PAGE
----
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Low-Cost III-V Solar Cells

At present, the cost of III-V solar cells is very high, which limits their use to high-concentration and space applications. We develop technologies to drastically lower the cost of these devices, while maintaining their conversion efficiency, thus enabling their use in conventional flat-plate and low-concentration applications. We address the two major costs in the production of high-efficiency III-V devices: the cost of the epitaxy and the single-crystal substrates used for growth.

Our Expertise

We have expertise in the following:

  • Growth of III-V device structures using advanced hydride vapor-phase epitaxy (HVPE)
  • Computational fluid dynamics and thermodynamic/kinetic reaction modeling
  • Advanced semiconductor growth reactor design
  • Processing, characterizing, and analyzing III-V materials and devices.

Schematic of an in-line HVPE reactor with continual substrate reuse that eliminates metal-organic sources and uses cheap elemental metals. The bar charts show the relative materials costs for each layer.

Current Research Areas

It is critical to lower the deposition costs of today's industry standard metal-organic vapor-phase epitaxy MOVPE) growth process for the economic viability of III-V devices in one-sun applications. The major costs in MOVPE growth stem from high costs of source material and relatively low throughput. HVPE growth uses low-cost elemental source materials and has demonstrated high-quality III-V growth at rates at least an order of magnitude higher than typical MOVPE growth. Techno-economic analysis indicates that combining high-throughput, low-cost HVPE with effective wafer reuse—while maintaining high efficiency—can lower III-V energy costs to levels suitable for one-sun and low-concentration markets.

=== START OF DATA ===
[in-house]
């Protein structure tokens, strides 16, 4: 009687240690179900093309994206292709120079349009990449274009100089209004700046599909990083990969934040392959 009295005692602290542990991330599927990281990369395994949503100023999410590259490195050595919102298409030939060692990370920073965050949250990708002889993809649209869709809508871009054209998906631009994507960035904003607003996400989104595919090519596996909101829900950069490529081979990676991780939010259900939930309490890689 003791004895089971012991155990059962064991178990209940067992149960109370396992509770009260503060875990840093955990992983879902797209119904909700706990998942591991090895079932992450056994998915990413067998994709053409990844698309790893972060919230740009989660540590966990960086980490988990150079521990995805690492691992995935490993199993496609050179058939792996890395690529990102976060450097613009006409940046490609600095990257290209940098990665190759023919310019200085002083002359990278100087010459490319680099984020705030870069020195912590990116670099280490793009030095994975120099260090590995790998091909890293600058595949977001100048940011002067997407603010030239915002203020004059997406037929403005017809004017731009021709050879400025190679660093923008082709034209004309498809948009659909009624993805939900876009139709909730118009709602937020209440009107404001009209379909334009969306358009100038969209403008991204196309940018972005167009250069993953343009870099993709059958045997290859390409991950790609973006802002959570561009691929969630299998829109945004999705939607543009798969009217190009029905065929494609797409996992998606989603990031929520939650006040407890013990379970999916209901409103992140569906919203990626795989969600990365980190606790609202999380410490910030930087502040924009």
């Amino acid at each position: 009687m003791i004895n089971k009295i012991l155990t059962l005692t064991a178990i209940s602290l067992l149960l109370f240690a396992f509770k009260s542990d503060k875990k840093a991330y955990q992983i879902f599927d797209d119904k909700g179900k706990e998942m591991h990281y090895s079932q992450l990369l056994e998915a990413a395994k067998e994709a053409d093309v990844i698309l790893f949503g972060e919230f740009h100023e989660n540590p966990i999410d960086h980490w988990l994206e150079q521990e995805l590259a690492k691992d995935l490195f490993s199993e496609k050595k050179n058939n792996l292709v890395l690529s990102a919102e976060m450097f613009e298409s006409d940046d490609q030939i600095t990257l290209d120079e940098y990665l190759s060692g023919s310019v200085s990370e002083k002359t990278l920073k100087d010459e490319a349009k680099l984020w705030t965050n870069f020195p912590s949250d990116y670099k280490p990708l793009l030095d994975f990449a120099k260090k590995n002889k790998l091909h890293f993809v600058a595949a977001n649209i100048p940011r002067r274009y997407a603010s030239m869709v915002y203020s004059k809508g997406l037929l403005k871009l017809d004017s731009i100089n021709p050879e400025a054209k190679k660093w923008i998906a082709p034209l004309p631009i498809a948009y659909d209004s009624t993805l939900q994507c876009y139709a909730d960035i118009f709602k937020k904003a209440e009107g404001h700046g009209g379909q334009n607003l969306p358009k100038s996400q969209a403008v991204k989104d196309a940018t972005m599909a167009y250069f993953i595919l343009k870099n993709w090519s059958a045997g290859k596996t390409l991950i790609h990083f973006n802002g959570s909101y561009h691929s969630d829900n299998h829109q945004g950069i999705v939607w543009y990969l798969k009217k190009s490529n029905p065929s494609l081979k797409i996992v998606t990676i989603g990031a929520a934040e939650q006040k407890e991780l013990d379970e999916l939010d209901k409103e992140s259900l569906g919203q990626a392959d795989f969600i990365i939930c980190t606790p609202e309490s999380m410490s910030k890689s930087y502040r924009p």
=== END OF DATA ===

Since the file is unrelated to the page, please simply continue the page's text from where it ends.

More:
In pursuit of this goal, our work addresses the costs of both the epitaxial growth of the III-V device layers and the substrates on which these layers are grown, to lay the foundation for a competitive, impactful, U.S.-led III-V PV industry.

Schematic of the operation of our HVPE system, indicated by steps 1 through 7.

HVPE Growth of III-V Solar Cells. We are developing low-cost III-V PV using our innovative dual-chamber HVPE growth reactor that mimics an in-line production tool. We are able to create very abrupt doping and composition interfaces in our system, a capability that was previously quite difficult using HVPE growth. Utilizing this system, we have demonstrated single-junction GaAs solar cells with >20% conversion efficiency grown and > 1 micron per minute. We are currently developing monolithic two-junction devices with target efficiencies >30%, with three-junction devices being planned for the future. In addition, we are pursuing high-quality top cells for integration with high-efficiency crystalline Si solar cells with an expected tandem cell efficiency >30%.

Current research involves understanding and improving the HVPE growth of these multi-layer structures using robust experimental methods and computation fluid dynamics models coupled to kinetic descriptions of the growth reactions. We also study the effect of particular device structures on overall performance using the quality of the HVPE-grown materials as inputs. Contact us for specific information on the National Center for Photovoltaics (NCPV) R&D in the area of HVPE growth.

Schematic of our transfer technique using two-dimensional materials.

2-D Materials. We are also developing strategies to harness two-dimensional (2-D) materials as low-cost templates for the epitaxy of III-V semiconductors for high-efficiency PV. Contact us for specific information on the NCPV's R&D in the area of 2-D materials.

Tools and Capabilities

We use the following as we develop low-cost III-V device technology:

  • Custom, dual chamber HVPE system capable of high spatial uniformity, sharp interfaces, very high growth rates, and high material utilization
  • Cleanroom in which epitaxial wafers can be processed into full devices
  • Suite of cell testing techniques, including current-voltage and quantum efficiency testing of full multijunction cells
  • Computational fluid dynamics modeling software for understanding and improving growth systems, as well as developing next-generation growth reactors.


The current activities are funded by sources that include:

Working with Us

Visit Working with Us to learn more about NREL's PV partnership opportunities.